The Wild and Scenic Rivers Act limits FERC's authority to issue licenses under the Federal Power Act or to issue exemptions under the Energy Security Act.1 See 16 U.S.C. Secs. 1271-1287. The Wild and Scenic Rivers Act provides for the protection and preservation of certain rivers and their immediate environments by instituting a national wild and scenic rivers system. Rivers may be included in this system either by act of Congress or by an act of the legislature of the state or states through which the river flows. State-designated wild and scenic rivers are to be permanently administered by state agencies without expense to the United States. See 16 U.S.C. Sec. 1273(a). Section 7(a) of the Wild and Scenic Rivers Act prohibits FERC from licensing construction of any project under the Federal Power Act "on or directly affecting" a wild and scenic river and also limits the power of any federal department or agency to assist in the construction of any "water resources project" having "a direct and adverse effect on the values for which [the] river was established." See 16 U.S.C. Sec. 1278(a).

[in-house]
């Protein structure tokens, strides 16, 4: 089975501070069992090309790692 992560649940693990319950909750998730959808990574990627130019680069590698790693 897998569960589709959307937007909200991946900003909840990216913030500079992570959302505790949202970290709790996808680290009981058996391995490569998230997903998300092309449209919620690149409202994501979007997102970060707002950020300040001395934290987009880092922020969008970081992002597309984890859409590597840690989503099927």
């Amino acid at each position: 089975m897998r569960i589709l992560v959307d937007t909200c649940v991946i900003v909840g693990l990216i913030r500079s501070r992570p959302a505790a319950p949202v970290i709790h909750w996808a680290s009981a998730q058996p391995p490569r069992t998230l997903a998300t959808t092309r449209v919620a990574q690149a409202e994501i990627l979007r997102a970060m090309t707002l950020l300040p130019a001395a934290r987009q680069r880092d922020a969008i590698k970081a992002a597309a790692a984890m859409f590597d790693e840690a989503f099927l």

B. Swanson's Exemption Application

4

In November of 1981, Swanson Mining Corporation and its sole stockholder Walter M. Gleason (hereinafter both referred to as "Swanson") applied for an exemption from FERC's licensing requirements for a small hydroelectric project located on the South Fork of the Trinity River in California.2 The South Fork had become a state-administered component of the national wild and scenic rivers system in January of 1981. See 46 Fed.Reg. 7484 (1981). Swanson's exemption application proposed to refurbish and operate a hydroelectric facility originally constructed in the late 1930s to provide electricity for a gold mining operation owned by Swanson. Although operation and maintenance of the hydroelectric project had ceased to be economically feasible after 1942, the enactment of section 210 of the Public Utility Regulatory Policies Act (PURPA), 16 U.S.C. Sec. 824a-3(a), which requires electric utilities to purchase electricity from small power generating facilities, now made it worthwhile for Swanson to resume operation of its facility. Swanson proposed to restore and rehabilitate its facility and sell the electricity generated to Pacific Gas & Electric Co. (PG & E). Part of its proposal included the installation of new aerial transmission lines to connect its powerhouse to existing PG & E lines 1000 feet away.

5